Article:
(JTA) — The Supreme Court will allow a 40-foot memorial cross to remain standing on public land in Maryland.
“By maintaining the Peace Cross on a public highway, the Commission elevates Christianity over other faiths and religion over nonreligion,” the Jewish jurist said.
Seven of the court’s nine justices voted to allow the Bladensburg Cross, a memorial to soldiers killed in World War I, to stand. Ginsburg was joined in her dissent by Sonia Sotomayor.
Justice Samuel Alito Jr., who wrote the main opinion, said the cross had taken on meanings outside of just the Christian faith.
“For some, that monument is a symbolic resting place for ancestors who never returned home,” he wrote. “For others, it is a place for the community to gather and honor all veterans and their sacrifices for our Nation. For others still, it is a historical landmark.”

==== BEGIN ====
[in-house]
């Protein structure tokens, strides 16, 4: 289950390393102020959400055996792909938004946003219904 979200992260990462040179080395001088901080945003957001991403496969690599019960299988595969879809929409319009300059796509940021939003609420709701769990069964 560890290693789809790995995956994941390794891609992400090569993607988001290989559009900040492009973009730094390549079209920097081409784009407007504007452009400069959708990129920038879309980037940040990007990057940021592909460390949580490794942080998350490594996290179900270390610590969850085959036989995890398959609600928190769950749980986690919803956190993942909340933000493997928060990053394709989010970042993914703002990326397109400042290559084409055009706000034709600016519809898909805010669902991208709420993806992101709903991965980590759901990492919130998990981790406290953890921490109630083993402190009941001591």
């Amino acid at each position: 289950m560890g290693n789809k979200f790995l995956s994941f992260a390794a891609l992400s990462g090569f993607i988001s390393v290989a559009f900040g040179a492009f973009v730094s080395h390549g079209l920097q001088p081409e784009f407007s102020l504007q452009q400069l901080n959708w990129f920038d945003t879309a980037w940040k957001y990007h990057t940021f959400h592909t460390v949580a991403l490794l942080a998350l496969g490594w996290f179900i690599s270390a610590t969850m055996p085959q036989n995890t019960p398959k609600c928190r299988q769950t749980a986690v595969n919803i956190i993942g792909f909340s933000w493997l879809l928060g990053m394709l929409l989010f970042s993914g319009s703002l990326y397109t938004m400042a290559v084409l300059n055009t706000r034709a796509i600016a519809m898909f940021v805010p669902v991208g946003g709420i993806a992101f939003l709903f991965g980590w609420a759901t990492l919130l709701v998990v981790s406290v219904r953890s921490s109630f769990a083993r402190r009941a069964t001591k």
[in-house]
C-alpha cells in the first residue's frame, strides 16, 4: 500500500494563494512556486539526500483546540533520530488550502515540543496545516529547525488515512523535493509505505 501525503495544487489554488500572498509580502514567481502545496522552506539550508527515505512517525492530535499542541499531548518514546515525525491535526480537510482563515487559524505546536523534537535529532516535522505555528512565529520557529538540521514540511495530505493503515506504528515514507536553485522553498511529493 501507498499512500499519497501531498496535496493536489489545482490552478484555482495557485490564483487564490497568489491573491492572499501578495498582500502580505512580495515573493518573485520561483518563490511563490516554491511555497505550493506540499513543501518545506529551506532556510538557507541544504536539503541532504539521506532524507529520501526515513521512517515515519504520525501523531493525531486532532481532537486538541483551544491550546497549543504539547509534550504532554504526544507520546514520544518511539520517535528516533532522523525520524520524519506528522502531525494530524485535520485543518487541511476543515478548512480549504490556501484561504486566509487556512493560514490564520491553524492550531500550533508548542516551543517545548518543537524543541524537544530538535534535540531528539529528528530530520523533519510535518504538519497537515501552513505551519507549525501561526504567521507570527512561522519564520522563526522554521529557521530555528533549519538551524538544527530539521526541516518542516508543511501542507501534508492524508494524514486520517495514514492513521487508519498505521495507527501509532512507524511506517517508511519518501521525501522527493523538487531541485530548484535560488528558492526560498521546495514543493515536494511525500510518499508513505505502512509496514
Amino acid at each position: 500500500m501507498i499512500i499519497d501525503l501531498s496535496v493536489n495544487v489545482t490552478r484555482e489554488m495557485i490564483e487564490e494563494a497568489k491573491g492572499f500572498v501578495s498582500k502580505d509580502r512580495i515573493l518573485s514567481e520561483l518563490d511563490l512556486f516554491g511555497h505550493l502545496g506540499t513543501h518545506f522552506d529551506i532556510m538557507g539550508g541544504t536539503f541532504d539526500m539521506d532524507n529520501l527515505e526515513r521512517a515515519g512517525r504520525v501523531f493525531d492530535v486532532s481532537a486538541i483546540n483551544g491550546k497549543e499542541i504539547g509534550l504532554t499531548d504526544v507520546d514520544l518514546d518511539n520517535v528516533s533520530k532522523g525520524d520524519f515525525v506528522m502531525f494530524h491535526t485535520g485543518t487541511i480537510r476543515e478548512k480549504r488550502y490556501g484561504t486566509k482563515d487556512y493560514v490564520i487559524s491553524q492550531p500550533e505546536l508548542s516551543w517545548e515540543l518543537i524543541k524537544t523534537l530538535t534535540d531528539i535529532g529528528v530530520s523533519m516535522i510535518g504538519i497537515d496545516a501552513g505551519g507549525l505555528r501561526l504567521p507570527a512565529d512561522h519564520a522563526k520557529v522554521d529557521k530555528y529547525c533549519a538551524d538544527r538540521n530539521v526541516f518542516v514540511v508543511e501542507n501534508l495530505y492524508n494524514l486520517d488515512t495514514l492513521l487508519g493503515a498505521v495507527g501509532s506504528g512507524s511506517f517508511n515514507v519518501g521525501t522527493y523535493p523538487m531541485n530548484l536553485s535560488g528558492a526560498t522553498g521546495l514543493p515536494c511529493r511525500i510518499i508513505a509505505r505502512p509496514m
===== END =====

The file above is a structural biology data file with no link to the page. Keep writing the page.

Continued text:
The ruling drew criticism from the Anti-Defamation League.
“This decision unfortunately undermines well-established precedents safeguarding the separation of church and state,” the group’s national director, Jonathan Greenblatt, said in a statement.
The Interfaith Alliance, led by president Rabbi Jack Moline, also condemned the decision.
“The Bladensburg Cross is neither truly representative of the diverse personal faith, philosophy or conscience of the local servicemembers for whom it was built to honor, nor do we see this ruling as honoring the powerful meaning of the Latin cross for devoted Christians,” Moline said in a statement.
Josefin Dolsten is a former news fellow at the Forward, writing about politics and culture, and editing the Sisterhood blog. She received an MA in Jewish Studies and Comparative Religion from the Hebrew University of Jerusalem and a BA in Government from Cornell University. Follow her on Twitter at @josefindolsten.
RBG Dissents In Ruling On 40-Foot Cross On Public Land